Briefing: Should 'killer robots' be banned? (IRIN) Imogen Foulkes lays out the state of technology on lethal autonomous weapon systems, or LAWS, today noting, “exactly what [LAWS] will be capable of remains unclear, and no legal or commercial definitions for LAWS have yet been determined.” Foulkes...

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  • April 17, 2015
  • Paul Scharre
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CNAS Press Note: Secretary of the Navy and the "Last Manned Strike Fighter"

Washington, April 17 – On news that Secretary of the Navy Ray Mabus said that the F-35 would be the Navy’s “last manned strike fighter,” Paul Scharre, Director of the Center for a New American Security’s 20YY Warfare Initiative, has written a new Press Note explaining the context of the secretary’...

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  • April 16, 2015
  • Paul Scharre
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Google robot army and military drone swarms: UAVs may replace people in the theatre of war

If you thought that having helicopter drones flying around delivering packages was a scary concept, then you won't be very happy to learn that the US military is seriously considering enlisting the help of tiny robot quadcopter drones in warfare. The US Navy is now testing a cannon system that ...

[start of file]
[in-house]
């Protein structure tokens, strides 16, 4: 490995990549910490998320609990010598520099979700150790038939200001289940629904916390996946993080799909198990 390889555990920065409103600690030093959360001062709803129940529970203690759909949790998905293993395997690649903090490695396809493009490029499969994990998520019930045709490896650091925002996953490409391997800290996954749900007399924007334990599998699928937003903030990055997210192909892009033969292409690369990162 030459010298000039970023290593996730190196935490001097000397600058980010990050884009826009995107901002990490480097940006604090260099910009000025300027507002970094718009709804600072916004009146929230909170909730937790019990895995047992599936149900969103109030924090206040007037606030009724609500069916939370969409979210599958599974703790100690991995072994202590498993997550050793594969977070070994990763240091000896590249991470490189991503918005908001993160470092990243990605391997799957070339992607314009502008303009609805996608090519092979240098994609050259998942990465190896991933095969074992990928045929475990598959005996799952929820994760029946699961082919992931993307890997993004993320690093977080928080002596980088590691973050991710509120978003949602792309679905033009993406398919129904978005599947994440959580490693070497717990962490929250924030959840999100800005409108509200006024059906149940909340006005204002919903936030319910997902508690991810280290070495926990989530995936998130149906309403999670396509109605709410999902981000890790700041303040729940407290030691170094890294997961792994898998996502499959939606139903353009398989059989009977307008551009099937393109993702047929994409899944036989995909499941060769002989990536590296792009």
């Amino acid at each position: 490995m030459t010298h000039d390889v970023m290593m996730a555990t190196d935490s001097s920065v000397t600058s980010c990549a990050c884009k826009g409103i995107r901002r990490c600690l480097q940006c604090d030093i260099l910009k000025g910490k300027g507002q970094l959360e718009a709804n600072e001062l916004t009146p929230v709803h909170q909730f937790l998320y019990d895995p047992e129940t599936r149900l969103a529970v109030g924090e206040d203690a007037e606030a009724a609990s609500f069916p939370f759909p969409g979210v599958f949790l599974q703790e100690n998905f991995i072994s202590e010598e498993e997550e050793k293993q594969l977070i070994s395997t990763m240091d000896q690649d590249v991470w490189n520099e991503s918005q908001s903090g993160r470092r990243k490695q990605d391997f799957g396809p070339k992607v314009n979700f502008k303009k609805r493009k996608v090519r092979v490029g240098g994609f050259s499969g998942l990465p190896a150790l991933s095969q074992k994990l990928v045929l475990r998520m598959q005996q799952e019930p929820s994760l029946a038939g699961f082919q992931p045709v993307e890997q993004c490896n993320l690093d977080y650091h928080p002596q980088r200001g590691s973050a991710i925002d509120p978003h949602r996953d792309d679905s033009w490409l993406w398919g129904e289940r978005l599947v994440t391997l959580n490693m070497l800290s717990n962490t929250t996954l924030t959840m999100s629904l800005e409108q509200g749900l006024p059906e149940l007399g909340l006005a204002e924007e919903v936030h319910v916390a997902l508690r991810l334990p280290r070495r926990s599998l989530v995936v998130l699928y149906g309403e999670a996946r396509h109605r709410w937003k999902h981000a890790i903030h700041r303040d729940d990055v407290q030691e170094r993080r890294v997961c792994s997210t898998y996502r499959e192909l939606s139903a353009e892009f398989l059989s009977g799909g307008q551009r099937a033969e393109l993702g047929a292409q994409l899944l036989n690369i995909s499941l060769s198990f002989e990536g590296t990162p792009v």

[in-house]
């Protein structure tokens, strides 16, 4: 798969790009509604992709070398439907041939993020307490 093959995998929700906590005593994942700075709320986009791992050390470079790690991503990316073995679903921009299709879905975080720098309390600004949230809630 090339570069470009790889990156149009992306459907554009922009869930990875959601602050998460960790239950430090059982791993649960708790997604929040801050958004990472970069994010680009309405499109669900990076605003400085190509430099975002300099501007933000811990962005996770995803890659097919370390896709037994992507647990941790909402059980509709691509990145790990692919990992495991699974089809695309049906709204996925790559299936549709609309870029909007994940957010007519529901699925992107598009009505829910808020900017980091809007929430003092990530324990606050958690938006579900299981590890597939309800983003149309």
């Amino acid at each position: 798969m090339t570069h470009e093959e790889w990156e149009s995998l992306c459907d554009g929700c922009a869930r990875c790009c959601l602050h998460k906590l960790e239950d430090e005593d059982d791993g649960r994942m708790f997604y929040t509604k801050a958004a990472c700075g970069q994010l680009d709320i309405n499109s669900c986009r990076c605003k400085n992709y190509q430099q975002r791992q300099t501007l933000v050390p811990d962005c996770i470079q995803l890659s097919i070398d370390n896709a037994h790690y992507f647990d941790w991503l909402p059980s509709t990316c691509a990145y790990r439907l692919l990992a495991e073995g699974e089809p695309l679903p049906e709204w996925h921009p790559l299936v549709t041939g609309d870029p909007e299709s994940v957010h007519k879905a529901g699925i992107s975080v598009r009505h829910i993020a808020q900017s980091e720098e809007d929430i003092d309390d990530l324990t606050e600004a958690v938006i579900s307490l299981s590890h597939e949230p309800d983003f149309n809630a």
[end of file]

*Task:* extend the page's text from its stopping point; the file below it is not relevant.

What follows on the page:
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  • April 15, 2015
  • Alex Velez-Green
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Autonomous Weapons in the News

Autonomous weapon systems: Is it morally acceptable for a machine to make life and death decisions? (International Committee of the Red Cross) The ICRC’s press release for this week’s United Nations Convention on Certain Conventional Weapons (CCW) meeting emphasizes first that “the ICRC is not at...

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  • April 15, 2015
  • Michael Horowitz, Paul Scharre
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Keeping Killer Robots on a Tight Leash

This week, delegates to the United Nations Convention on Certain Conventional Weapons will discuss autonomous weapon systems, or what activists call “killer robots.” Colorful language aside, the incorporation of increasing autonomy into weapons raises important legal, policy, and ethical issues....

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  • April 15, 2015
  • Kelley Sayler
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Statement to the UN Convention on Certain Conventional Weapons on Meaningful Human Control

The concept of “meaningful human control” has been repeatedly raised during this week’s discussions.  Many countries have said they support meaningful human control, while others have said they would like to explore the idea further. Still others have said that the concept of “meaningful human...

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  • April 15, 2015
  • Paul Scharre
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The Navy is Preparing To Launch Swarm Bots Out of Cannons

The U.S. Navy will launch up to 30 synchronized drones within one minute, possibly from a single cannon-like device, in what marks a significant advance in robot autonomy. The drones, when airborne, will then unfold their wings and conduct a series of maneuvers and simulated missions with very...